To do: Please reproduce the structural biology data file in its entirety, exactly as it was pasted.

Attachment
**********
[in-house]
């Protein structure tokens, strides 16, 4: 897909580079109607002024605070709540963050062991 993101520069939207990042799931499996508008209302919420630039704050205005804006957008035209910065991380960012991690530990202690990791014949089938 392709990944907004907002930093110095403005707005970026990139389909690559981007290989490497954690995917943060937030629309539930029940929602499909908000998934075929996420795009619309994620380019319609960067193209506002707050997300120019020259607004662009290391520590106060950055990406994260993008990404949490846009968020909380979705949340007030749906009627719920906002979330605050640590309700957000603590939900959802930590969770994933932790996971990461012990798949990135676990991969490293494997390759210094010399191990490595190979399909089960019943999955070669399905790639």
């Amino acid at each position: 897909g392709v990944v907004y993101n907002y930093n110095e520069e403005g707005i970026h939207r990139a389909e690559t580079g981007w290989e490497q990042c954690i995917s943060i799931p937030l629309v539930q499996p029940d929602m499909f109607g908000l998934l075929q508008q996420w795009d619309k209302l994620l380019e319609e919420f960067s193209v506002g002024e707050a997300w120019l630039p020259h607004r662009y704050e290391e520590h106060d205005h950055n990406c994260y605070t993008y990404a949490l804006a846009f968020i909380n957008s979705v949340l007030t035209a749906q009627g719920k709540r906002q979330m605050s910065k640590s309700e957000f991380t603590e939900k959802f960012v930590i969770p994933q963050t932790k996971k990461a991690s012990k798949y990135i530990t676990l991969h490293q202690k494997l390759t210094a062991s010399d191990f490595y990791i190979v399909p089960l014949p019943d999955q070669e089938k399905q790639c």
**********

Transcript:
[in-house]
């Protein structure tokens, strides 16, 4: 897909580079109607002024605070709540963050062991 993101520069939207990042799931499996508008209302919420630039704050205005804006957008035209910065991380960012991690530990202690990791014949089938 392709990944907004907002930093110095403005707005970026990139389909690559981007290989490497954690995917943060937030629309539930029940929602499909908000998934075929996420795009619309994620380019319609960067193209506002707050997300120019020259607004662009290391520590106060950055990406994260993008990404949490846009968020909380979705949340007030749906009627719920906002979330605050640590309700957000603590939900959802930590969770994933932790996971990461012990798949990135676990991969490293494997390759210094010399191990490595190979399909089960019943999955070669399905790639």
């Amino acid at each position: 897909g392709v990944v907004y993101n907002y930093n110095e520069e403005g707005i970026h939207r990139a389909e690559t580079g981007w290989e490497q990042c954690i995917s943060i799931p937030l629309v539930q499996p029940d929602m499909f109607g908000l998934l075929q508008q996420w795009d619309k209302l994620l380019e319609e919420f960067s193209v506002g002024e707050a997300w120019l630039p020259h607004r662009y704050e290391e520590h106060d205005h950055n990406c994260y605070t993008y990404a949490l804006a846009f968020i909380n957008s979705v949340l007030t035209a749906q009627g719920k709540r906002q979330m605050s910065k640590s309700e957000f991380t603590e939900k959802f960012v930590i969770p994933q963050t932790k996971k990461a991690s012990k798949y990135i530990t676990l991969h490293q202690k494997l390759t210094a062991s010399d191990f490595y990791i190979v399909p089960l014949p019943d999955q070669e089938k399905q790639c």